# Spooky Action at a Distance

## The laws that govern our world scientifically can also be altered. Tags: Physics, Math, Albert Einstein, Defying Laws, Atoms

### Reading Time: 3 minutes

In 1935, Albert Einstein coined the phrase “spooky action at a distance”—not to describe Halloween, but to express his discomfort with the implications of __quantum mechanics__. Quantum mechanics is a theory in physics that describes the interactions of matter and energy at the smallest scale, from atoms to photons. Though everything relies on quantum mechanics, it seems strange to us because it contradicts the physics of the everyday world–classical mechanics. Unlike classical mechanics, which deals with visible objects and relies on set laws, quantum mechanics' relies on probabilistic principles, which exhibit behaviors that contradict our everyday experiences. The perfect example of such behavior is the phenomenon of quantum entanglement, specifically what Einstein called “spooky.”

__Quantum entanglement__ is when two particles have a special relationship to each other. They don’t act independently; instead, they become linked, such that the quantum state of one particle is directly related to the state of the other, no matter how far apart they are. For a particle to have a quantum state means that the particle's physical properties are described by a __wave function__—one of the key probabilistic principles of quantum mechanics. Unlike classical physics, where objects are either particles with well-defined positions or waves that spread out over space, quantum mechanics unifies these concepts by stating that electrons exhibit particle-like and wave-like behavior. Entangled particles share a combined wave function that describes the entire system as a whole rather than each particle individually. Therefore, a change in the state of one entangled particle will instantly affect the state of the other, even if they are separated by vast distances, potentially across the universe. This is “spooky,” because in classical mechanics, interactions are local, meaning that they occur at a single point in space, and according to relativity, no information can travel faster than the speed of light, only less than or equal to. However, quantum entanglement suggests that entangled particles are connected so that a change in one particle's state affects the other instantaneously, regardless of the distance between them. This seems to violate the principle of locality, a cornerstone of classical physics and __relativity__.

Therefore, the “spookiness” of quantum entanglement does not come from the fact that it contradicts quantum mechanics; instead, it does the opposite by representing it entirely, but it comes from the fact that Einstein refused to believe that the phenomenon could go against classical mechanics. Specifically, in 1935, Albert Einstein, Boris Podolsky, and Nathan Rosen, all famous physicists at the time, proposed the Einstein-Podolsky-Rosen __(EPR)__ paradox, arguing that the theory of quantum mechanics was somewhat incomplete, lacking "hidden variables" that would account for the observed correlations in entanglement while preserving locality and relativity. Adding on to their work, in 1964, physicist John Bell developed a mathematical inequality known as __Bell's Theorem__ to test whether the predictions of quantum mechanics (allowing for entanglement and nonlocality) or those of hidden variable theories (preserving locality) were correct. Experiments conducted since the 1970s using the inequality have consistently supported quantum mechanical predictions, demonstrating that nature does indeed go against classical mechanics that any hidden variable theories cannot explain.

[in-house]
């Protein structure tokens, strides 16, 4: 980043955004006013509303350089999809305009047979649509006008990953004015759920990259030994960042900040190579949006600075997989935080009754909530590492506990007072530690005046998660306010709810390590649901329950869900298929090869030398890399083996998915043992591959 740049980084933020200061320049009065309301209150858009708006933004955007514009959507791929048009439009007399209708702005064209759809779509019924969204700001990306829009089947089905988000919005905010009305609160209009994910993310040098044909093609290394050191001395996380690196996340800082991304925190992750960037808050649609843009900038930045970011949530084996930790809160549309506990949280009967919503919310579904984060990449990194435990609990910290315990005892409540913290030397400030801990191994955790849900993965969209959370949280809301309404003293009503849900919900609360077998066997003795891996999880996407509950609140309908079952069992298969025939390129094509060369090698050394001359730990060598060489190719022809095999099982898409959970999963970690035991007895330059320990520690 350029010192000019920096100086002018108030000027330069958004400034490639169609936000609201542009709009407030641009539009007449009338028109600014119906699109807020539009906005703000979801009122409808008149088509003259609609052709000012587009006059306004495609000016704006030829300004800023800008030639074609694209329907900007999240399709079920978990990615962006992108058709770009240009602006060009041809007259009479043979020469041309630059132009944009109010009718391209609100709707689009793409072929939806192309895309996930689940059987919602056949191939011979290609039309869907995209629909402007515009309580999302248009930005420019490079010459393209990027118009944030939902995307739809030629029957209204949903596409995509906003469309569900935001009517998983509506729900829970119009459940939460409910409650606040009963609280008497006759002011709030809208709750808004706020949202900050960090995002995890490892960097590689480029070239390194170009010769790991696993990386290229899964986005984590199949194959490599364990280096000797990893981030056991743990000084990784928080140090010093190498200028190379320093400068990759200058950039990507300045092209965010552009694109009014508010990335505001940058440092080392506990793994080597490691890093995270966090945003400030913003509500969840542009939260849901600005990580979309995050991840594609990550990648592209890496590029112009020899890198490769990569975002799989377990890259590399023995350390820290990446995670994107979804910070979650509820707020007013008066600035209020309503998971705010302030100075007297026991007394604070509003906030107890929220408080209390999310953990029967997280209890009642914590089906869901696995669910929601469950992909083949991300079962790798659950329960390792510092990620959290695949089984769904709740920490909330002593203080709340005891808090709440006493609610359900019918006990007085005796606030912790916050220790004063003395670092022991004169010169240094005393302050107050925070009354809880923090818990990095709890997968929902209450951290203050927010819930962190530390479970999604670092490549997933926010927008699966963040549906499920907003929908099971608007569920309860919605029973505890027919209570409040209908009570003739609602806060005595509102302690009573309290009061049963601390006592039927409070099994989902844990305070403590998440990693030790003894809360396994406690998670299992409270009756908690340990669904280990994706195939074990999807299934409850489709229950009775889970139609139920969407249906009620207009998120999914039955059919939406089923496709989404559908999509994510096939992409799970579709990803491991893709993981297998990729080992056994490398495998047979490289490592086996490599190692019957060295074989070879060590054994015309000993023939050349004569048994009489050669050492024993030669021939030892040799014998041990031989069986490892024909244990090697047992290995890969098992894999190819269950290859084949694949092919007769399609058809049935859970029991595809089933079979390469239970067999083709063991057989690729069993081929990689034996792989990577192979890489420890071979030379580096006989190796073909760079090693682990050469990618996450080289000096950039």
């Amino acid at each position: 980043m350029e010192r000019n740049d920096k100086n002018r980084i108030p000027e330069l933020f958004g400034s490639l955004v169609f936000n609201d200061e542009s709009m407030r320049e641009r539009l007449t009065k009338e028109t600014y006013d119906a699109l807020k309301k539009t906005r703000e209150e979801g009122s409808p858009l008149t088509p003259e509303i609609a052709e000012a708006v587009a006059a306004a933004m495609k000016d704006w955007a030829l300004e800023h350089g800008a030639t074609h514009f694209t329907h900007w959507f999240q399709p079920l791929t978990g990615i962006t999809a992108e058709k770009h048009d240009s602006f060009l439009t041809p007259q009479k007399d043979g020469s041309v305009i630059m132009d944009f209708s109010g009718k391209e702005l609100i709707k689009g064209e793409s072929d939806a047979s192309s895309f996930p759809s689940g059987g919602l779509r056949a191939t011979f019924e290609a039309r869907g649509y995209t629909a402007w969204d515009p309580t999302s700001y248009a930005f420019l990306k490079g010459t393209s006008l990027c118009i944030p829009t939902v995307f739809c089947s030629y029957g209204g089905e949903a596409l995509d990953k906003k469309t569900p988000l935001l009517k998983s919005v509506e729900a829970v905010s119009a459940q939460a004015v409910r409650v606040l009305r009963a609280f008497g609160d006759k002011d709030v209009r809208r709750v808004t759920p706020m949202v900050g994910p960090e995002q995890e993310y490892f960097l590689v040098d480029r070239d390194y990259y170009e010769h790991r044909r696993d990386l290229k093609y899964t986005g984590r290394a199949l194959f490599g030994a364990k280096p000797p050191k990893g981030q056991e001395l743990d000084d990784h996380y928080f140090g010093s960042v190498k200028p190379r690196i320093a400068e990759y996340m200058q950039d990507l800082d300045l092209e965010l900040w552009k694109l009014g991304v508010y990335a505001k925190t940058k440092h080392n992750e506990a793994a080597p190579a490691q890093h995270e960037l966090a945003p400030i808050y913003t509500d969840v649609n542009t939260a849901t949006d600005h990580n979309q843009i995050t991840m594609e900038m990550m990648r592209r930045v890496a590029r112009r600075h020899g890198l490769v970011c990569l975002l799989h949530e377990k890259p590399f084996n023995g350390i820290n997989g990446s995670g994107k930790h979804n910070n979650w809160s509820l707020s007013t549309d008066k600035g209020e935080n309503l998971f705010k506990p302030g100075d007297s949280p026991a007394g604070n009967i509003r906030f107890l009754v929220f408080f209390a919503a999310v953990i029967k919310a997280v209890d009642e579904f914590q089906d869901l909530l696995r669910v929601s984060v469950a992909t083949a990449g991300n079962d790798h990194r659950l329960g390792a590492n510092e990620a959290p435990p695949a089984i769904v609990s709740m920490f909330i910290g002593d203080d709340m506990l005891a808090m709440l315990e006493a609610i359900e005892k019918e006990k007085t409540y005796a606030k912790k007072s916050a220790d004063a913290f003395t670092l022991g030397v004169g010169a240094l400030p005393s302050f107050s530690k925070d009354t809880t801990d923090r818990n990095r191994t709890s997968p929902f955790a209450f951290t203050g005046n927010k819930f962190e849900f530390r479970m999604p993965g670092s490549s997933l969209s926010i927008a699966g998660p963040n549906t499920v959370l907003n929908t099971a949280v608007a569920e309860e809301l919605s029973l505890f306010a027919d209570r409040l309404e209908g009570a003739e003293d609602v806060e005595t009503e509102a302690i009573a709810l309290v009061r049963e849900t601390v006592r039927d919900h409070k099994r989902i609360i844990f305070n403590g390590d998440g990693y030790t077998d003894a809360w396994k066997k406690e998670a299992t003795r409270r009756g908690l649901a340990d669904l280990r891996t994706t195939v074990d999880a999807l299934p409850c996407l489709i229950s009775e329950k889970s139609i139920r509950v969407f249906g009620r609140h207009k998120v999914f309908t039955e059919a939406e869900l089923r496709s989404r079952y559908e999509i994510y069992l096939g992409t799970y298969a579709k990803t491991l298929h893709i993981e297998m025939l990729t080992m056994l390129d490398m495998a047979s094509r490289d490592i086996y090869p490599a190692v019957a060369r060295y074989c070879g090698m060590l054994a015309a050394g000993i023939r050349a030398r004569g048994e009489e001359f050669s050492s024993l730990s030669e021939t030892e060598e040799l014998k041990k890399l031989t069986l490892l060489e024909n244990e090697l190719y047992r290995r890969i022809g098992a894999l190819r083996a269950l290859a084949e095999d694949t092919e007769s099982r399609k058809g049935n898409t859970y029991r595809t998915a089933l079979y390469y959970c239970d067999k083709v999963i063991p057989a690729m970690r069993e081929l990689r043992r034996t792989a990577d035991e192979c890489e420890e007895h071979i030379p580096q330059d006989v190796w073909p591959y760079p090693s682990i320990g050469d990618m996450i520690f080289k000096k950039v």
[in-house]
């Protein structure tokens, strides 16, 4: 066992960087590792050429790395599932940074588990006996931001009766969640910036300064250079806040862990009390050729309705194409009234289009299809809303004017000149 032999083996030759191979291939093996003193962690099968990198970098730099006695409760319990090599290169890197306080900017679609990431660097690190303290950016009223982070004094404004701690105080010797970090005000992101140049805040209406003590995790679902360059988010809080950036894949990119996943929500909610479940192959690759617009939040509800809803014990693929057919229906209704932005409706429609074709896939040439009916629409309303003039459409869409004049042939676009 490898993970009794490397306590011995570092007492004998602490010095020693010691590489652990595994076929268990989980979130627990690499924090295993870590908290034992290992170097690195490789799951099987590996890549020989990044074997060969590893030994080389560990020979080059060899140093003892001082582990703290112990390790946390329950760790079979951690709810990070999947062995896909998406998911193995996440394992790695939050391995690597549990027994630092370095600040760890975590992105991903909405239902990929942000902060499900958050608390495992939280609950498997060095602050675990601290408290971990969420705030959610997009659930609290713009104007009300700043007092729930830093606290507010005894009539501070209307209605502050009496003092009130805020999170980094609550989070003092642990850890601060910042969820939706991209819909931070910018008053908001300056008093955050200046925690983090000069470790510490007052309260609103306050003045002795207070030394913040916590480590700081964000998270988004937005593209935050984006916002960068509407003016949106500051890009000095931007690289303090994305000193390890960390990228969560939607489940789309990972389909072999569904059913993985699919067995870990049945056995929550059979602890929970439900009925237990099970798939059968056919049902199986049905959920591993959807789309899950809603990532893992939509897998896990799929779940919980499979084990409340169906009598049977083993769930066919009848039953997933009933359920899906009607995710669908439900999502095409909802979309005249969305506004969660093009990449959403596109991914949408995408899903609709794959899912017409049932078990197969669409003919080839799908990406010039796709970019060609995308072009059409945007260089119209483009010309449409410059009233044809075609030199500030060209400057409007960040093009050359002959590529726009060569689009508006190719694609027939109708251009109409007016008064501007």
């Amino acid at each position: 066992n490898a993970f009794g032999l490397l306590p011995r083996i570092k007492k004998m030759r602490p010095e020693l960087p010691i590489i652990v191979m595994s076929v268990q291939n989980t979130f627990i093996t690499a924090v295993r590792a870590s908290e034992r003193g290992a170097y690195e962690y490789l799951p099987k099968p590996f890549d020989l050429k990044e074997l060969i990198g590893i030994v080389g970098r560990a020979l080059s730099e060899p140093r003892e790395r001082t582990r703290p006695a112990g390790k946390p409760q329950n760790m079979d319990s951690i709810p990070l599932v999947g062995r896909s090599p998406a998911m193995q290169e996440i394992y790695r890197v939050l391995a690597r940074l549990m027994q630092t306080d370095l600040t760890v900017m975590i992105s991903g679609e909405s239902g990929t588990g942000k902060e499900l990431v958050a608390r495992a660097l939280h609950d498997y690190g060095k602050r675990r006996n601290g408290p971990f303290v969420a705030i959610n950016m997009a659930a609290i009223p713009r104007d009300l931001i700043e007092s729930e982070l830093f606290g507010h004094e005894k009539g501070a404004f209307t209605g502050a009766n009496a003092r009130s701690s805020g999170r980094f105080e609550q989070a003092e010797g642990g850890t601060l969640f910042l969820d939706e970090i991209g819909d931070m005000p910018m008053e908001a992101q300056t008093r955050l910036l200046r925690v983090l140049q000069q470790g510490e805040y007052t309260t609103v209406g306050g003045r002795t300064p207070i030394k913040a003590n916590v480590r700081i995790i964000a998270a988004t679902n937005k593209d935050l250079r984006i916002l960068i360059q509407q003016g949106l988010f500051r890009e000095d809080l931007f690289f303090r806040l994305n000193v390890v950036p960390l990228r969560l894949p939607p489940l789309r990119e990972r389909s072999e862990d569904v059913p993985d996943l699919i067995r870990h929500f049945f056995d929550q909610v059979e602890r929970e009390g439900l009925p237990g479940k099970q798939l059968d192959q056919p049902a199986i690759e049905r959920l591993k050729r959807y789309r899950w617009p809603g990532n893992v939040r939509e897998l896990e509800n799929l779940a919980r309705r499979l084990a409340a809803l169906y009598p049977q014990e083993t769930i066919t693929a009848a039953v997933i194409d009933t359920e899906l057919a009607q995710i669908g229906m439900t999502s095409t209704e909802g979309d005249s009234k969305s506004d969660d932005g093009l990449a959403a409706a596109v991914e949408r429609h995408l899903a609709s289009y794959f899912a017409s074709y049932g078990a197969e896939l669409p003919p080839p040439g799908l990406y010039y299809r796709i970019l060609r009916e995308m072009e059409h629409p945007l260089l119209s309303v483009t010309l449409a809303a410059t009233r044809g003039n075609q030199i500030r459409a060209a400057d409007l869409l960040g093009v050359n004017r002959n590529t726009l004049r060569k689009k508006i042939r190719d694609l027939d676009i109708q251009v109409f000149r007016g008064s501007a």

Aside from the “spookiness” of quantum entanglement, it can drive advancements in cutting-edge technologies like quantum computing and cryptography. In January of 2023 actually, new observations of quantum entanglement were made. Before this, quantum entanglement only occurred between pairs of photons or electrons that were identical in nature. But now, for the first time, a team of physicists at Brookhaven National Laboratory __(BNL)__ have detected pairs of dissimilar particles undergoing quantum entanglements. They did this through high-energy particle collider experiments that not only helped observe this new form of quantum entanglement but also allowed them to peer inside atomic nuclei with unprecedented detail for the first time. This discovery expands our understanding of quantum entanglement and provides deeper insights into the internal structure of atomic nuclei. It opens new avenues for research into the fundamental forces and particles that govern our universe.